Siding showed signs of water intrusion. This could lead to further siding deterioration and/or mold. Recommend a qualified siding contractor evaluate and repair.
Front door needs adjustment and seals replaced. The door is dragging on tile entry. Using thermal camera I detected heat loss around door seal.
Deck in many areas was over 30" from ground. Recommend hand railing be installed by a qualified contractor.
Grading is sloping towards the home in some areas. This could lead to water intrusion and foundation issues. Recommend qualified landscaper or foundation contractor regrade so water flows away from home.
Here is a helpful article discussing negative grading.
|4.2||Roof Drainage Systems||X||X|
|4.4||Skylights, Chimneys & Roof Penetrations||X|
5.1 The inspector shall: A. inspect: 1. roofing materials. 2. roof drainage systems. 3. flashing. 4. skylights, chimneys, and roof penetrations. B. describe: 1. roofing materials. 2. methods used to inspect the roofing. 5.2 The inspector is NOT required to inspect: A. antennas. B. interiors of vent systems, uses, and chimneys that are not readily accessible. C. other installed accessories.
Under-driven or exposed nails were found in one or more roof coverings. Recommend a qualified roofer evaluate and correct.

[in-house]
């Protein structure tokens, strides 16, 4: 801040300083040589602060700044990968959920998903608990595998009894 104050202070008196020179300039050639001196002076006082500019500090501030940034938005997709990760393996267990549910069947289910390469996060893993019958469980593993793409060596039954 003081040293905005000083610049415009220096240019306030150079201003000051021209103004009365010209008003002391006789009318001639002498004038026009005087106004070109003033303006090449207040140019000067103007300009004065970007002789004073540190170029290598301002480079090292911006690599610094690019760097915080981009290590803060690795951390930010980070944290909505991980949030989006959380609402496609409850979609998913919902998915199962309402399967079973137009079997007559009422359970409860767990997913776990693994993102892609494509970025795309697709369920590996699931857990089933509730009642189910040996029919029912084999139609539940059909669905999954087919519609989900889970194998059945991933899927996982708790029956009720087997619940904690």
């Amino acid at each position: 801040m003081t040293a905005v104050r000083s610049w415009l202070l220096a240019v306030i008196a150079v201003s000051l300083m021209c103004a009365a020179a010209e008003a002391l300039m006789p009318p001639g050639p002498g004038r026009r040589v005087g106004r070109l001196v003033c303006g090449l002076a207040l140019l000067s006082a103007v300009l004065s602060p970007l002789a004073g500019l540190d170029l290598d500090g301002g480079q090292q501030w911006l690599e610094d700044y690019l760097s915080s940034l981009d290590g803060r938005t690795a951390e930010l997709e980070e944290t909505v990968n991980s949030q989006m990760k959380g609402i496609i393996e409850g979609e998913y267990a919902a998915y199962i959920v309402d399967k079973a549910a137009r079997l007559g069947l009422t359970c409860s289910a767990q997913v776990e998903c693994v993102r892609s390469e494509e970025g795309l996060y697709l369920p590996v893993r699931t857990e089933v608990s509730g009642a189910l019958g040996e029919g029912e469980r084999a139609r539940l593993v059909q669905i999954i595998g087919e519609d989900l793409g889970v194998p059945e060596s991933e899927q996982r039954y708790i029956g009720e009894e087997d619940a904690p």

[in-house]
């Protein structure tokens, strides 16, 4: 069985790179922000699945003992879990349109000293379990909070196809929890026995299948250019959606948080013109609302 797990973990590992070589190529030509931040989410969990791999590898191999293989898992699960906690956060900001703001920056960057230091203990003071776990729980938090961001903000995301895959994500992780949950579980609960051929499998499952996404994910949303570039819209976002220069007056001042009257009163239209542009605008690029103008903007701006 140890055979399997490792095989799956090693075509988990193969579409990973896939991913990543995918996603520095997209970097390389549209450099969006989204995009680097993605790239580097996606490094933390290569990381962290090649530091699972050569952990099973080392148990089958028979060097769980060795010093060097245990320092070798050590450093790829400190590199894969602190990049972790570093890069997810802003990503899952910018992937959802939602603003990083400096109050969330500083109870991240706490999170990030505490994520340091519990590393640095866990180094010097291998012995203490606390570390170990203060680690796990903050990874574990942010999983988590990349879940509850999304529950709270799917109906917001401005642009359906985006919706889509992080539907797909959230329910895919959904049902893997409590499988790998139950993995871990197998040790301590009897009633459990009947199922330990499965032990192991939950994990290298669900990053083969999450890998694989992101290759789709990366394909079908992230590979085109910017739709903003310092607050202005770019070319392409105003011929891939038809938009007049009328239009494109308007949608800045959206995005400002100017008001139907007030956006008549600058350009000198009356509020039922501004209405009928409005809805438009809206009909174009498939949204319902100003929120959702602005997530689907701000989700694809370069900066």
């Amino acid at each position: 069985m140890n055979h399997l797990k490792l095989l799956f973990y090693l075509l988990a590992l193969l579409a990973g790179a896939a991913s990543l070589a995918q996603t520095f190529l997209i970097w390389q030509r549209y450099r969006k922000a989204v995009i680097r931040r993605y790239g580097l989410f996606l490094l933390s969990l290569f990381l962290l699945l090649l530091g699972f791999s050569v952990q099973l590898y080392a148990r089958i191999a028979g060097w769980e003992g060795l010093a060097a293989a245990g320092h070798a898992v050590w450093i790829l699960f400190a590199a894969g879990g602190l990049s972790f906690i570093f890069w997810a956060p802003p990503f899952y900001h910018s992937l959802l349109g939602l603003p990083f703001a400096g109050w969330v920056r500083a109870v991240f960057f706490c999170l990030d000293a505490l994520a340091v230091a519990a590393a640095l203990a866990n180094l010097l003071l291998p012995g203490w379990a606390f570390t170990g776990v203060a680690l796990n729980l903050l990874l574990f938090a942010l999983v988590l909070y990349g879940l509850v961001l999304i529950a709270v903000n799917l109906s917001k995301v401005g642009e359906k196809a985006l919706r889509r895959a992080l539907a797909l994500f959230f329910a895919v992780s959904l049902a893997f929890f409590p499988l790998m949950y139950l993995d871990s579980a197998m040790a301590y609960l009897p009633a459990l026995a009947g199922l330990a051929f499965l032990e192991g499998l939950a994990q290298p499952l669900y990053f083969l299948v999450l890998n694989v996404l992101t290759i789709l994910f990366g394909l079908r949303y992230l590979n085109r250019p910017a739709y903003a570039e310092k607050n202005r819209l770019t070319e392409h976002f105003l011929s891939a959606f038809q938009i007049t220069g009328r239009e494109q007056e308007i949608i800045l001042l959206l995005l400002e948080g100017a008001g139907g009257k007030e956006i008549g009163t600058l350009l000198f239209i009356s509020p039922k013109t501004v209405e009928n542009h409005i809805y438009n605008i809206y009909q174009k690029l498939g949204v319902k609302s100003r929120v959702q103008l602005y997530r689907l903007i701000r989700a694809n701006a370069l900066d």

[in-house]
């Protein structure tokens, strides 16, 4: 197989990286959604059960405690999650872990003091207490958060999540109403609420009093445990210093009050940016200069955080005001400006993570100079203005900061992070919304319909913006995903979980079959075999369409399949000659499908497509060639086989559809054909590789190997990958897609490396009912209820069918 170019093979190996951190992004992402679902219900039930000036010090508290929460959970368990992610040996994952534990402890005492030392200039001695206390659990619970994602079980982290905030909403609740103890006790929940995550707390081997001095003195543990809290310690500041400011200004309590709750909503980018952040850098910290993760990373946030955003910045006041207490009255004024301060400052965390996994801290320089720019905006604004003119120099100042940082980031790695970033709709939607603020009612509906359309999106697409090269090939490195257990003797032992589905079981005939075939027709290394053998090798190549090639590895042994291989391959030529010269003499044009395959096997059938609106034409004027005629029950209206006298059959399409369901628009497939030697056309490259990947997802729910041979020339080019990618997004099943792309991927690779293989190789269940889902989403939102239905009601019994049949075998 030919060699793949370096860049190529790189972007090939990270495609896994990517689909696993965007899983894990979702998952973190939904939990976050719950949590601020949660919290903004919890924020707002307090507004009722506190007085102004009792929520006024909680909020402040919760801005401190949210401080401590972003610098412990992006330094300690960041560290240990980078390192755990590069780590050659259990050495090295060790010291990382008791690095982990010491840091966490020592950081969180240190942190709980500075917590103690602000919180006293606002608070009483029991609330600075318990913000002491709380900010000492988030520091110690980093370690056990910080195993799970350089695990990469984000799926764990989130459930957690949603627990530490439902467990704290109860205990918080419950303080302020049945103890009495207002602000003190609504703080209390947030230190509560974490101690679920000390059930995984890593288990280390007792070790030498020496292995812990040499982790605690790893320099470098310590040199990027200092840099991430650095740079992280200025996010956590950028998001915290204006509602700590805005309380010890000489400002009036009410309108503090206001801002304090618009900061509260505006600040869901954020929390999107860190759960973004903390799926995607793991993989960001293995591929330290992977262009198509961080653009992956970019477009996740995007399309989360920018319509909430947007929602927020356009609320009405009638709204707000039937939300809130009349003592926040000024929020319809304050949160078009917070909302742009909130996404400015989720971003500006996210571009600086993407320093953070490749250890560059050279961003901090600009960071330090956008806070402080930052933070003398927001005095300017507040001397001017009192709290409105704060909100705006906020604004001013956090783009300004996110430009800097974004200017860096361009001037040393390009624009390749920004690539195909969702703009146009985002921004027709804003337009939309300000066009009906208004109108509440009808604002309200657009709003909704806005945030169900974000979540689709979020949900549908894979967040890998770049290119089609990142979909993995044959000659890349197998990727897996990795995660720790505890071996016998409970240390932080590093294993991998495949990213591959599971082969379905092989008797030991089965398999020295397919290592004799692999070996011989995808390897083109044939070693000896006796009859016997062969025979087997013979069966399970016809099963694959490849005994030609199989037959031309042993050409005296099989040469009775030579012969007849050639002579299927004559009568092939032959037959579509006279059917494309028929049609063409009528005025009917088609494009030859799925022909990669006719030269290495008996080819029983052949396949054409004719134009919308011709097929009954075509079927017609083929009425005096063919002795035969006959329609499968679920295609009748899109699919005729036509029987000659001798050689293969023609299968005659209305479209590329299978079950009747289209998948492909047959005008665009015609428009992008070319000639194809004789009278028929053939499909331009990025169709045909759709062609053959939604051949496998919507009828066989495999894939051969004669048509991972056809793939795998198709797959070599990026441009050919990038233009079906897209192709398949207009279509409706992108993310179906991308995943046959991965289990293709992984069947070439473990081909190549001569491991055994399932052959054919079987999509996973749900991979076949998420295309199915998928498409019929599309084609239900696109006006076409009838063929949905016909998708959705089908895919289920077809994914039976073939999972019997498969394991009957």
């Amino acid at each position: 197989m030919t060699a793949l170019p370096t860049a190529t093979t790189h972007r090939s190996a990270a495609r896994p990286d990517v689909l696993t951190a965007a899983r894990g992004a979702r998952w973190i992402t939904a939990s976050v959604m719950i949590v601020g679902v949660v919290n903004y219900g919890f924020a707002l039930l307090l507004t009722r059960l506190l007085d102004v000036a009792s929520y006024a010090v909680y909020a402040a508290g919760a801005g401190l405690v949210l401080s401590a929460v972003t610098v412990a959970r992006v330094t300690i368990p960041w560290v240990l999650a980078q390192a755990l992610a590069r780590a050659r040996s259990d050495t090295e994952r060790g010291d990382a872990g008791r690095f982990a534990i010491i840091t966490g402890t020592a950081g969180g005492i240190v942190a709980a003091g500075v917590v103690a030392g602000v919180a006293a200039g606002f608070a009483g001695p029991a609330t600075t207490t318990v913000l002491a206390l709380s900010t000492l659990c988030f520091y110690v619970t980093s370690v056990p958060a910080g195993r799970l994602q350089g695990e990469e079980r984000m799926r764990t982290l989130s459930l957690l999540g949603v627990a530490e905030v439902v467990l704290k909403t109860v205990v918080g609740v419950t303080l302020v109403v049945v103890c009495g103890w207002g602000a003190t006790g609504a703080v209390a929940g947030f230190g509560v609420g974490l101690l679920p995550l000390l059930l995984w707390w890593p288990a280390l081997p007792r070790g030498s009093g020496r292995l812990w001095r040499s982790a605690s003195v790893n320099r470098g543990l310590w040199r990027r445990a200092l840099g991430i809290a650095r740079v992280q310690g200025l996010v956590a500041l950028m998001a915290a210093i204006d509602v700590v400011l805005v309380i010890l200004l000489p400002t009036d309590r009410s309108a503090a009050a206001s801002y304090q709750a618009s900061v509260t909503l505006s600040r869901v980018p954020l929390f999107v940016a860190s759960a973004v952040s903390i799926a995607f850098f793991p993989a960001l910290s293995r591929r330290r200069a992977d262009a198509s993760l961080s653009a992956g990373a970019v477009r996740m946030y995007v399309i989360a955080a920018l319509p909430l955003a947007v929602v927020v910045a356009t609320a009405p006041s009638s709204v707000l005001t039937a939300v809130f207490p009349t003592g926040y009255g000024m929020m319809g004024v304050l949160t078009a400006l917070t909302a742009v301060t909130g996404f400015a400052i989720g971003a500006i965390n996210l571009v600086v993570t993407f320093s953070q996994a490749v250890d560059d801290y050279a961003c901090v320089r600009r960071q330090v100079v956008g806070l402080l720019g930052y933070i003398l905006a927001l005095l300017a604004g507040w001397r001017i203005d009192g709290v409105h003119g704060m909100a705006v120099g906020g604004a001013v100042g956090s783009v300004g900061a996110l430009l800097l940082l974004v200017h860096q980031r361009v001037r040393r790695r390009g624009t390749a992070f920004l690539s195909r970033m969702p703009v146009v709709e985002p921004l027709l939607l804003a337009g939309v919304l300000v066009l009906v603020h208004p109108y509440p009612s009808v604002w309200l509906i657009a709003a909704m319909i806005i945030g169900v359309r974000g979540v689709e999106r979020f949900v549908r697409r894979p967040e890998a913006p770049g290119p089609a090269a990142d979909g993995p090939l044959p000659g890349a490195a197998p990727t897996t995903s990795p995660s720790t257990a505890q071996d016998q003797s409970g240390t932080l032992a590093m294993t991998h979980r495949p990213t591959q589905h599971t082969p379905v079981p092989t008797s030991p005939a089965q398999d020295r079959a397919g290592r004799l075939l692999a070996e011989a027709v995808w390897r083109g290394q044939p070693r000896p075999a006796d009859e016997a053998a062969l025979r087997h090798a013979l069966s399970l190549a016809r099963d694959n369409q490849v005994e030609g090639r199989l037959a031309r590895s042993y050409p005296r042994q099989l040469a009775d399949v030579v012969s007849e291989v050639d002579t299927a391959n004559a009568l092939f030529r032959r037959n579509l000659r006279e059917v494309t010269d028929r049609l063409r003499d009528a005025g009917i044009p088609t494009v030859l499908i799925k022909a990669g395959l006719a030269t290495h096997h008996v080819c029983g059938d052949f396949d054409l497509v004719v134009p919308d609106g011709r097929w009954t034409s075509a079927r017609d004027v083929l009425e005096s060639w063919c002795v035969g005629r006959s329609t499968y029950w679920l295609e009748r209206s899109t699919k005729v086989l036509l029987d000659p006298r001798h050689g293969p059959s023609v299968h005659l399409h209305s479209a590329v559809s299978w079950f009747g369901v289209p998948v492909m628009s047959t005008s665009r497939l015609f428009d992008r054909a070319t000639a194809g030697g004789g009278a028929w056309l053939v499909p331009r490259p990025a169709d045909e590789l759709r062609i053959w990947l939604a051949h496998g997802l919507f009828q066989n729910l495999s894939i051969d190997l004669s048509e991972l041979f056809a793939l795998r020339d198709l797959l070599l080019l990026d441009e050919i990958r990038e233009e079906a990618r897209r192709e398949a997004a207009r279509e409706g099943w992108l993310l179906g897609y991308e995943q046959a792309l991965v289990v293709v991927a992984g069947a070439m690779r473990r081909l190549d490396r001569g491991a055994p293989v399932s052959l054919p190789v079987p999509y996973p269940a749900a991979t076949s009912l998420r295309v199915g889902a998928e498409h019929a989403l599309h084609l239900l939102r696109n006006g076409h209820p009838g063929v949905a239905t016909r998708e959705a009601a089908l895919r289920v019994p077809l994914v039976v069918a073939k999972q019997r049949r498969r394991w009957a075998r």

At the time of the inspection, asphalt composition shingles covering the roof of this home appeared to be at or near the end of their useful lives. The Inspector recommends that before the expiration of your Inspection Contingency Period, you consult with a qualified roofing contractor to discuss options and costs for replacement.. There were a few torn roof shingles, and several areas where the shingles were not adhered to the layer beneath. The inspector recommends an evaluation by a licensed roofing contractor to determine the cost of repair of replacement.
Debris has accumulated in the gutters. Recommend cleaning to facilitate water flow.
Here is a DIY resource for cleaning your gutters.
|5.1||Fixtures / Faucets||X||X|